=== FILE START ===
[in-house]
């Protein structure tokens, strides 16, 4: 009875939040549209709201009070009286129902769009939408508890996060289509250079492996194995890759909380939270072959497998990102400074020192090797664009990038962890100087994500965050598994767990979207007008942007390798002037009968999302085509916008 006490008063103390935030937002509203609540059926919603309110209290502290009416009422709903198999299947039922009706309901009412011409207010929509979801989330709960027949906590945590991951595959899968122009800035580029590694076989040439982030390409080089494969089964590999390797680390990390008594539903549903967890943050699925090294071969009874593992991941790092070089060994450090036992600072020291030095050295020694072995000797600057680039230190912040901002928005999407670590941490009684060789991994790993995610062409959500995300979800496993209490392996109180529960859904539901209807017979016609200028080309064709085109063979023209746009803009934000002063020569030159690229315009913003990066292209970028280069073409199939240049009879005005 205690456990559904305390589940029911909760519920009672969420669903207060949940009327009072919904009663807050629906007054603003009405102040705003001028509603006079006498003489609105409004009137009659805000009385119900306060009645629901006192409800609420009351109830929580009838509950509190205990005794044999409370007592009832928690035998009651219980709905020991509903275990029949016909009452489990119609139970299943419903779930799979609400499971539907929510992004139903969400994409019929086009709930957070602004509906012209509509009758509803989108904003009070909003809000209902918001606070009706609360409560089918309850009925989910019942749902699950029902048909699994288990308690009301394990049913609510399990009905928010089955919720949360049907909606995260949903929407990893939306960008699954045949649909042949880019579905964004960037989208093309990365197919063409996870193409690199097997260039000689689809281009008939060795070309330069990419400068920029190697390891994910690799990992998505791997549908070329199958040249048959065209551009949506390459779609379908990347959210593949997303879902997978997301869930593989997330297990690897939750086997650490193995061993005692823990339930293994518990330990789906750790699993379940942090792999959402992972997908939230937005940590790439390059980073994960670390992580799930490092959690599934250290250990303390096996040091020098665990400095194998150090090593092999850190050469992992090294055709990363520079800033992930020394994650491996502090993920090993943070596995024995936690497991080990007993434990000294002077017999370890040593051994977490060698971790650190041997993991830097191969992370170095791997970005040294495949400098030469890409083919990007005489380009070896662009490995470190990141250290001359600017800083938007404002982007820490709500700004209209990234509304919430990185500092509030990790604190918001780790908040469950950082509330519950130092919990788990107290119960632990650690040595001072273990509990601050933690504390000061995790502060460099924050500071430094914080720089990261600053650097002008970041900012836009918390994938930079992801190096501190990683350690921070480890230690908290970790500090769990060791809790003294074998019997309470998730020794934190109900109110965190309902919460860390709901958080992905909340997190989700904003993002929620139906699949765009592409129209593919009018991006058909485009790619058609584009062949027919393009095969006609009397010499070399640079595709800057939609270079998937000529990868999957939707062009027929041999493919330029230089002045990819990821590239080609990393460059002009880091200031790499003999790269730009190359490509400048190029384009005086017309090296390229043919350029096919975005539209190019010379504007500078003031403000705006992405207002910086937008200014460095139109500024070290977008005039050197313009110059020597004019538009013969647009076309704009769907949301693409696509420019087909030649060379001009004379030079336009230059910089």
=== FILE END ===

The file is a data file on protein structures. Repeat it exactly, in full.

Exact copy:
[in-house]
């Protein structure tokens, strides 16, 4: 009875939040549209709201009070009286129902769009939408508890996060289509250079492996194995890759909380939270072959497998990102400074020192090797664009990038962890100087994500965050598994767990979207007008942007390798002037009968999302085509916008 006490008063103390935030937002509203609540059926919603309110209290502290009416009422709903198999299947039922009706309901009412011409207010929509979801989330709960027949906590945590991951595959899968122009800035580029590694076989040439982030390409080089494969089964590999390797680390990390008594539903549903967890943050699925090294071969009874593992991941790092070089060994450090036992600072020291030095050295020694072995000797600057680039230190912040901002928005999407670590941490009684060789991994790993995610062409959500995300979800496993209490392996109180529960859904539901209807017979016609200028080309064709085109063979023209746009803009934000002063020569030159690229315009913003990066292209970028280069073409199939240049009879005005 205690456990559904305390589940029911909760519920009672969420669903207060949940009327009072919904009663807050629906007054603003009405102040705003001028509603006079006498003489609105409004009137009659805000009385119900306060009645629901006192409800609420009351109830929580009838509950509190205990005794044999409370007592009832928690035998009651219980709905020991509903275990029949016909009452489990119609139970299943419903779930799979609400499971539907929510992004139903969400994409019929086009709930957070602004509906012209509509009758509803989108904003009070909003809000209902918001606070009706609360409560089918309850009925989910019942749902699950029902048909699994288990308690009301394990049913609510399990009905928010089955919720949360049907909606995260949903929407990893939306960008699954045949649909042949880019579905964004960037989208093309990365197919063409996870193409690199097997260039000689689809281009008939060795070309330069990419400068920029190697390891994910690799990992998505791997549908070329199958040249048959065209551009949506390459779609379908990347959210593949997303879902997978997301869930593989997330297990690897939750086997650490193995061993005692823990339930293994518990330990789906750790699993379940942090792999959402992972997908939230937005940590790439390059980073994960670390992580799930490092959690599934250290250990303390096996040091020098665990400095194998150090090593092999850190050469992992090294055709990363520079800033992930020394994650491996502090993920090993943070596995024995936690497991080990007993434990000294002077017999370890040593051994977490060698971790650190041997993991830097191969992370170095791997970005040294495949400098030469890409083919990007005489380009070896662009490995470190990141250290001359600017800083938007404002982007820490709500700004209209990234509304919430990185500092509030990790604190918001780790908040469950950082509330519950130092919990788990107290119960632990650690040595001072273990509990601050933690504390000061995790502060460099924050500071430094914080720089990261600053650097002008970041900012836009918390994938930079992801190096501190990683350690921070480890230690908290970790500090769990060791809790003294074998019997309470998730020794934190109900109110965190309902919460860390709901958080992905909340997190989700904003993002929620139906699949765009592409129209593919009018991006058909485009790619058609584009062949027919393009095969006609009397010499070399640079595709800057939609270079998937000529990868999957939707062009027929041999493919330029230089002045990819990821590239080609990393460059002009880091200031790499003999790269730009190359490509400048190029384009005086017309090296390229043919350029096919975005539209190019010379504007500078003031403000705006992405207002910086937008200014460095139109500024070290977008005039050197313009110059020597004019538009013969647009076309704009769907949301693409696509420019087909030649060379001009004379030079336009230059910089």